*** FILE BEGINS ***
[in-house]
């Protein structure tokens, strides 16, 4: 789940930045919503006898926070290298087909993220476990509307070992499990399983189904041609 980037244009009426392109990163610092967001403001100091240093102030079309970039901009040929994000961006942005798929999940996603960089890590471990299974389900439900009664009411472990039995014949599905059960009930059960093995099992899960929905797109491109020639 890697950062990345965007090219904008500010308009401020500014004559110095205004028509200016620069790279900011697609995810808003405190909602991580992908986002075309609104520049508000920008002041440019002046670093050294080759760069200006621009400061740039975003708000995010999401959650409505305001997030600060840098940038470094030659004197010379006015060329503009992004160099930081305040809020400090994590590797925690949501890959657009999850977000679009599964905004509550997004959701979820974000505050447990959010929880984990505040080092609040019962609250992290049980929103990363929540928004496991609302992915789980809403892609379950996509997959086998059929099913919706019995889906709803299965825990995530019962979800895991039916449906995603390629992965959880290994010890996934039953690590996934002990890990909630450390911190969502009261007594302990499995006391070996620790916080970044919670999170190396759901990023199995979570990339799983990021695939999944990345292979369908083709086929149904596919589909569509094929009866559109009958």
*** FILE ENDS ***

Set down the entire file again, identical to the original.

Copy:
[in-house]
């Protein structure tokens, strides 16, 4: 789940930045919503006898926070290298087909993220476990509307070992499990399983189904041609 980037244009009426392109990163610092967001403001100091240093102030079309970039901009040929994000961006942005798929999940996603960089890590471990299974389900439900009664009411472990039995014949599905059960009930059960093995099992899960929905797109491109020639 890697950062990345965007090219904008500010308009401020500014004559110095205004028509200016620069790279900011697609995810808003405190909602991580992908986002075309609104520049508000920008002041440019002046670093050294080759760069200006621009400061740039975003708000995010999401959650409505305001997030600060840098940038470094030659004197010379006015060329503009992004160099930081305040809020400090994590590797925690949501890959657009999850977000679009599964905004509550997004959701979820974000505050447990959010929880984990505040080092609040019962609250992290049980929103990363929540928004496991609302992915789980809403892609379950996509997959086998059929099913919706019995889906709803299965825990995530019962979800895991039916449906995603390629992965959880290994010890996934039953690590996934002990890990909630450390911190969502009261007594302990499995006391070996620790916080970044919670999170190396759901990023199995979570990339799983990021695939999944990345292979369908083709086929149904596919589909569509094929009866559109009958």